PREMISEA lifetime ago, the American license plate was a work of art. A beautiful union of typography and design elements, cast in metal. Each state used simple, significant details, like state landmarks, state birds and flowers, or even the shape of the state, to evoke a sense of pride and place.
Over the years, the growth of technology, computers, and 4-color printing allowed designs to become more complex and include unnecessary elements, like website URLs. More efficient production methods meant plates could be made more cheaply, and quality declined.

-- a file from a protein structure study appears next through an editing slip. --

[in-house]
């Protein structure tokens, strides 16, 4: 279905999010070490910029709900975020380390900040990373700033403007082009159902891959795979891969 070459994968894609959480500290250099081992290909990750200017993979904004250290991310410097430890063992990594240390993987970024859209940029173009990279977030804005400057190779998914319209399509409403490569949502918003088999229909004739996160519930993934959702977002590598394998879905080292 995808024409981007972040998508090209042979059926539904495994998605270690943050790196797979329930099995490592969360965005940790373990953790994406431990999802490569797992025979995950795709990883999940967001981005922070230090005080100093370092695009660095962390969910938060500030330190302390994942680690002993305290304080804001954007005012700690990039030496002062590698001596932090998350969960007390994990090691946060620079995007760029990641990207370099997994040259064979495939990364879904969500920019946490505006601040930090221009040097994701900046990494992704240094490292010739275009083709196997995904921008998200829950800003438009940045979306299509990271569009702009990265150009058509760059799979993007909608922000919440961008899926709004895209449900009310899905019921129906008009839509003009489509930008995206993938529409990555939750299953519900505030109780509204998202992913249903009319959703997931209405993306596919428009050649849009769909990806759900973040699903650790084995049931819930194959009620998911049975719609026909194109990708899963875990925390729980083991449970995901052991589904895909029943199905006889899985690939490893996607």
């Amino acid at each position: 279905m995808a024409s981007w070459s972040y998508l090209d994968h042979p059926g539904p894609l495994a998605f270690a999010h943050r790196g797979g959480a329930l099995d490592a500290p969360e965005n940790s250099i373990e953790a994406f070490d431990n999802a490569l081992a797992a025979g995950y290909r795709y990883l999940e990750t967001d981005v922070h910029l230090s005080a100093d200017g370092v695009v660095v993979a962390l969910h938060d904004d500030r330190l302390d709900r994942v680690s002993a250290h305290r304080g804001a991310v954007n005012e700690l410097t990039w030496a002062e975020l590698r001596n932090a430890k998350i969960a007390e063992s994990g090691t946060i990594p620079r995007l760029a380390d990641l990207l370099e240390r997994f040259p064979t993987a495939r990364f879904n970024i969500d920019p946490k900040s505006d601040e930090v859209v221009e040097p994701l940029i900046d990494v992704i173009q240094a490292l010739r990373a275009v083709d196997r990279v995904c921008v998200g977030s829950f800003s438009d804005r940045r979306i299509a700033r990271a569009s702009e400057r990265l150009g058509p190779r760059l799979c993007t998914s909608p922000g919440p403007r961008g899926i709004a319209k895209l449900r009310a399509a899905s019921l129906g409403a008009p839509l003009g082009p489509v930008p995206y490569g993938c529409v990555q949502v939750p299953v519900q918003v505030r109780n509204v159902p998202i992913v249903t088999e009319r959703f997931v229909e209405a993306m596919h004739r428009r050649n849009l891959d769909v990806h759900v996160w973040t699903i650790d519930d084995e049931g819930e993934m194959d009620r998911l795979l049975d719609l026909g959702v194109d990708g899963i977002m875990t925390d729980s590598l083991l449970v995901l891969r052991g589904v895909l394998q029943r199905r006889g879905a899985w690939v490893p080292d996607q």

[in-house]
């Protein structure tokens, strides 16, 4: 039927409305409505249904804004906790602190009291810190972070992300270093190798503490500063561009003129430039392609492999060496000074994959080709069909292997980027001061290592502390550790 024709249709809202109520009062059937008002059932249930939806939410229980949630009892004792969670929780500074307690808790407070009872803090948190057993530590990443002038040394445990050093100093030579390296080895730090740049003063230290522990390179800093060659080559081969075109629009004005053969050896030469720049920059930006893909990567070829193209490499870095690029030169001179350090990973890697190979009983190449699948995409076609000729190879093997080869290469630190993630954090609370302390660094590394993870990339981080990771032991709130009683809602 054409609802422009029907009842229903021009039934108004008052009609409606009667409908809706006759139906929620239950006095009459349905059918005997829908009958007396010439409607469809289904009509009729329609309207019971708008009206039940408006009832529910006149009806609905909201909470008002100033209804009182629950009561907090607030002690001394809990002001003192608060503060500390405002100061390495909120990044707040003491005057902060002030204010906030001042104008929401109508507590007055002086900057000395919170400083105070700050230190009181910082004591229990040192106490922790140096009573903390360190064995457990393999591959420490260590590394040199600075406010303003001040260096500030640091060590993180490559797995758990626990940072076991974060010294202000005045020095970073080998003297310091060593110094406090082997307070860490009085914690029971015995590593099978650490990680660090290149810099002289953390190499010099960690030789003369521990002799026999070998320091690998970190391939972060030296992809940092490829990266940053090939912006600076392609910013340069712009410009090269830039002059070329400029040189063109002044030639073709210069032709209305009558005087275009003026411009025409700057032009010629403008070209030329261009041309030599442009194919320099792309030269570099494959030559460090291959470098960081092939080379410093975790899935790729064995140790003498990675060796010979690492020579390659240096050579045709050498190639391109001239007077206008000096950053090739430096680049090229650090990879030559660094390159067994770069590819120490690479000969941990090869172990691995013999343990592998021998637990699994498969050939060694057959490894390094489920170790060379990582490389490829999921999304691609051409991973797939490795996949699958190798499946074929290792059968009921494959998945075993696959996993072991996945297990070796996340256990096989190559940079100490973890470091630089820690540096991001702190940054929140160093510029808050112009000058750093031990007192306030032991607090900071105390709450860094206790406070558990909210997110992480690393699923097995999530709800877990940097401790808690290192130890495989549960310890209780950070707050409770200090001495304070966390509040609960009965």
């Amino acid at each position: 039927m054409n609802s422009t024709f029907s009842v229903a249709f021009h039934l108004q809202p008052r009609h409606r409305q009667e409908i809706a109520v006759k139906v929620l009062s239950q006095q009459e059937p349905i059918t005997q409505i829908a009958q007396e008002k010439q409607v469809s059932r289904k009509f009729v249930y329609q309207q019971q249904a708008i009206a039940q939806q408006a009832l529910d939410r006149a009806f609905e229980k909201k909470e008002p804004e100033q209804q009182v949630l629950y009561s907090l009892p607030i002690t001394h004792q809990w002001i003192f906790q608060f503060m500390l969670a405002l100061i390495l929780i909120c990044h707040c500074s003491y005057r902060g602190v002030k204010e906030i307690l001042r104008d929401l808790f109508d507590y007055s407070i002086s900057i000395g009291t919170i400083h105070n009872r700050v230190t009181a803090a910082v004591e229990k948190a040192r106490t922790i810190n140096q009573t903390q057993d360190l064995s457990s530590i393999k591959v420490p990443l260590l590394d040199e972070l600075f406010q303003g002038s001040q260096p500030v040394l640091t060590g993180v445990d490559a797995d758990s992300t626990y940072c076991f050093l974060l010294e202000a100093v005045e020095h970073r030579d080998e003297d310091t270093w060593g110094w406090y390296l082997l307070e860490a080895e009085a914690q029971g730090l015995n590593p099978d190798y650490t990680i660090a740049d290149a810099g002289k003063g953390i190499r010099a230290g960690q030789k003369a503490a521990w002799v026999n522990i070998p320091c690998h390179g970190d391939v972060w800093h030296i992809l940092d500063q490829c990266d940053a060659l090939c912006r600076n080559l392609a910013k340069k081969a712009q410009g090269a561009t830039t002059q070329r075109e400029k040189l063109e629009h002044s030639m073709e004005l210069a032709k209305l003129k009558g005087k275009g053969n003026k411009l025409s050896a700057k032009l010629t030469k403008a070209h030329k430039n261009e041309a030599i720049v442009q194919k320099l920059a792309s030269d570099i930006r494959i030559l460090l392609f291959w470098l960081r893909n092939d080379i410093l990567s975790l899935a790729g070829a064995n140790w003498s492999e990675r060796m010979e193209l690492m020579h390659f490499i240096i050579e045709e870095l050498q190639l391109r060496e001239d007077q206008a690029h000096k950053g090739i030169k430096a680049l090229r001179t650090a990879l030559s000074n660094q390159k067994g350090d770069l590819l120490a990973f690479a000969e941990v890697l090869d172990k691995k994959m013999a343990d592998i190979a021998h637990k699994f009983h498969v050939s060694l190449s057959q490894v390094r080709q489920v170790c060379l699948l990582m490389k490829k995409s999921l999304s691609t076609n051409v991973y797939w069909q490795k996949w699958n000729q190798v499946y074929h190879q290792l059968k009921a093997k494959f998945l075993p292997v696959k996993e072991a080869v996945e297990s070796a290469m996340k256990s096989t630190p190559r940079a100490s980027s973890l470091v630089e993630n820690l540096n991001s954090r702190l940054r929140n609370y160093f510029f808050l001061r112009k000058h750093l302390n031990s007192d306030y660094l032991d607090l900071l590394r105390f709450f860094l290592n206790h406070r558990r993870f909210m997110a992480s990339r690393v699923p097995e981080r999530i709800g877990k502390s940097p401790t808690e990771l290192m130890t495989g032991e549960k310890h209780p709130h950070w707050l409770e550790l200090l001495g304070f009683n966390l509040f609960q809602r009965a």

Today, from furniture to phones, good design is more prevalent than ever. Yet most licenses plates still seem like they were designed decades ago on an archaic computer. We’re here to change that.
50 designers. 50 states. 50 plates.
Our hope is to bring the qualities of what once worked so well, to the present, and to start a conversation about the future of license plate design.
DESIGN PRINCIPLES1. Functional
The license plate should quickly identify the vehicle and where it’s from.
The license plate should highlight or draw inspiration from the history and character of it’s own state.
The license plate should be unique enough so that it is not confused with plates from another state.
AIGA – Eye On Design
Design You Trust
ABOUTState Plates Project was created in 2014, by graphic designer Jonathan Lawrence, in collaboration with industry colleagues.
Andrew Colin Beck
Scott Allen Hill
Sean Ryan Cooley